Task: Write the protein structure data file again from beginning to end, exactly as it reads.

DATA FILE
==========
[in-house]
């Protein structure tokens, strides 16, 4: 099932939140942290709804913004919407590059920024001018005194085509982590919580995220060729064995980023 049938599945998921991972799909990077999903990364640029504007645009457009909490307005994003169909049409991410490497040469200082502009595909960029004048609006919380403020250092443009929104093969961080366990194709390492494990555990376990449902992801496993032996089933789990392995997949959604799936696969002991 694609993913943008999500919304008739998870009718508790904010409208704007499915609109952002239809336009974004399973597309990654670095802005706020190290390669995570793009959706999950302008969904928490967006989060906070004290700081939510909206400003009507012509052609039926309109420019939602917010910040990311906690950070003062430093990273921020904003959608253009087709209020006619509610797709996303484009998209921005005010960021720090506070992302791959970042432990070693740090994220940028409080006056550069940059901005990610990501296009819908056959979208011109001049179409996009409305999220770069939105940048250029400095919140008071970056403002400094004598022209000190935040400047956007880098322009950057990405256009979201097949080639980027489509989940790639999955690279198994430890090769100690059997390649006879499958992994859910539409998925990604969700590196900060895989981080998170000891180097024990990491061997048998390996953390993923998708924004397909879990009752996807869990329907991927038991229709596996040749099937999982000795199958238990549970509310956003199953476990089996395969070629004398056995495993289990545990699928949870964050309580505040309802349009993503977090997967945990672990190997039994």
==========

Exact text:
[in-house]
């Protein structure tokens, strides 16, 4: 099932939140942290709804913004919407590059920024001018005194085509982590919580995220060729064995980023 049938599945998921991972799909990077999903990364640029504007645009457009909490307005994003169909049409991410490497040469200082502009595909960029004048609006919380403020250092443009929104093969961080366990194709390492494990555990376990449902992801496993032996089933789990392995997949959604799936696969002991 694609993913943008999500919304008739998870009718508790904010409208704007499915609109952002239809336009974004399973597309990654670095802005706020190290390669995570793009959706999950302008969904928490967006989060906070004290700081939510909206400003009507012509052609039926309109420019939602917010910040990311906690950070003062430093990273921020904003959608253009087709209020006619509610797709996303484009998209921005005010960021720090506070992302791959970042432990070693740090994220940028409080006056550069940059901005990610990501296009819908056959979208011109001049179409996009409305999220770069939105940048250029400095919140008071970056403002400094004598022209000190935040400047956007880098322009950057990405256009979201097949080639980027489509989940790639999955690279198994430890090769100690059997390649006879499958992994859910539409998925990604969700590196900060895989981080998170000891180097024990990491061997048998390996953390993923998708924004397909879990009752996807869990329907991927038991229709596996040749099937999982000795199958238990549970509310956003199953476990089996395969070629004398056995495993289990545990699928949870964050309580505040309802349009993503977090997967945990672990190997039994």